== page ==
Patients who go under the plastic surgeon’s knife are often operated on by doctors with no specialist training, it has been claimed.
There has also been a growth in private clinics using “fly in, fly out” surgeons, which can leave patients with little comeback should anything go wrong.
The Irish Association of Plastic Surgeons (IAPS) has called for the urgent regulation of the sector to protect patients who may be damaged by work carried out by non-specialist surgeons.
The IAPS made its call as hundreds of surgeons from Britain attended the British Association of Plastic Reconstruction and Aesthetic Surgeons meeting in Dublin — the first time the event has been held outside of London.
Work on legislation to regulate the sector there is at a much more advanced stage than it is here, with the IAPS claiming many Irish people were having work done at private clinics by medical doctors with no specialist training.
IAPS secretary Dr Peter Meagher said: “All the problems that they [the British association] are having are mirrored 100% in this country.”
Chief among the issues is the lack of regulation, which means any medically qualified doctor can open a plastic surgery practice, rather than undergo specialised training.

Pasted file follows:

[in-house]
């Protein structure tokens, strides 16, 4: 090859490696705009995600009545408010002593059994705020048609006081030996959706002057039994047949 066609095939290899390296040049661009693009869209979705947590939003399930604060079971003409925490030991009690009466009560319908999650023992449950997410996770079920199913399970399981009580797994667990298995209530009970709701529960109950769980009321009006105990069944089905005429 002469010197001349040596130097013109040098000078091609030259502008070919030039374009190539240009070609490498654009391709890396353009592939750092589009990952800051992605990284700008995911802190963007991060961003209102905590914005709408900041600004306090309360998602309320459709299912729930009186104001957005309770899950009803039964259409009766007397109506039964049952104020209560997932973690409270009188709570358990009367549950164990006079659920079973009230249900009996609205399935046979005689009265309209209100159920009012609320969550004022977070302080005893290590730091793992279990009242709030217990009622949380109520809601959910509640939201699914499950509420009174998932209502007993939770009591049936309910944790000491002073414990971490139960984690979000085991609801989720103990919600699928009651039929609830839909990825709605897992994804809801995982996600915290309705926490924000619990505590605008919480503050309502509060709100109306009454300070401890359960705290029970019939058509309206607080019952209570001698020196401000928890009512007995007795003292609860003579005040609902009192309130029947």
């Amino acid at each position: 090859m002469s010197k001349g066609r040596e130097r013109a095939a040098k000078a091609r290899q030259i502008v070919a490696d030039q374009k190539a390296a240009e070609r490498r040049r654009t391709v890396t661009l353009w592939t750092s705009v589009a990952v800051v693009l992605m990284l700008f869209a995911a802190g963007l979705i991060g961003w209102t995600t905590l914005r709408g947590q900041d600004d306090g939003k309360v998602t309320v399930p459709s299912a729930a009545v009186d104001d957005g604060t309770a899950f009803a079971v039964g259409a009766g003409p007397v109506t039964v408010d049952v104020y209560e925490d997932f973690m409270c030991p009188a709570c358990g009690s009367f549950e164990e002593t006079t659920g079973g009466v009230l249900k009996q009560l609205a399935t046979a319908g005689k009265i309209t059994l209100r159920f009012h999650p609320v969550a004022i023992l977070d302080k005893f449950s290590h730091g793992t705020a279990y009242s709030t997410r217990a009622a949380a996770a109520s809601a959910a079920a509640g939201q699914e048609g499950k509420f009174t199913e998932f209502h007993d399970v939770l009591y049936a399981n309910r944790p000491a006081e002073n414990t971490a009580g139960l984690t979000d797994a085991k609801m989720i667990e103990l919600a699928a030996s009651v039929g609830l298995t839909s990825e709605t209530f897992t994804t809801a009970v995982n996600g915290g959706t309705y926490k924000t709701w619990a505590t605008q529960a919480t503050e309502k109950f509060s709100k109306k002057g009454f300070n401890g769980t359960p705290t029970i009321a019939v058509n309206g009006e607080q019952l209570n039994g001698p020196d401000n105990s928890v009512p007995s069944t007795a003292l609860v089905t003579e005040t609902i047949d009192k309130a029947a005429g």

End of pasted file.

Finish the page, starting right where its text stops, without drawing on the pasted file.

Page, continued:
“They seldom or ever are on the specialist register,” said Dr Meagher.
The IAPS website lists 28 qualified members and some new members were recently added, but Dr Meagher said there were many more private clinics operating around the country.
“The surgeons who are operating in these cosmetic clinics are ‘fly in, fly out’ surgeons. This has very obvious potential for problems.”
He said some of the clinics were not open at weekends, and surgeons and other staff may not be available to deal with any follow-up complications from a surgical procedure.
However, he said it was “hard to tell” how many clinics were operating around the country in which the surgeons were not IAPS-affiliated, or how many patients had had problems with the surgery they underwent at these clinics.
He said there was anecdotal evidence of patients having to attend emergency departments after a surgical procedure, while IAPS members were sometimes visited by patients who had already undergone treatment elsewhere.
Cases can be taken against clinics through the Medical Council or through the courts, but Dr Meagher said regulation was needed.
He said he had held preliminary meetings with Fine Gael senator Colm Burke, who is drafting the Medical Practitioners Bill.
He said the number of plastic surgery procedures had decreased “significantly” in recent years due to the impact of the recession, but added that this meant people could be swayed by offers at cut-price clinics where the surgeon may not have adequate credentials.
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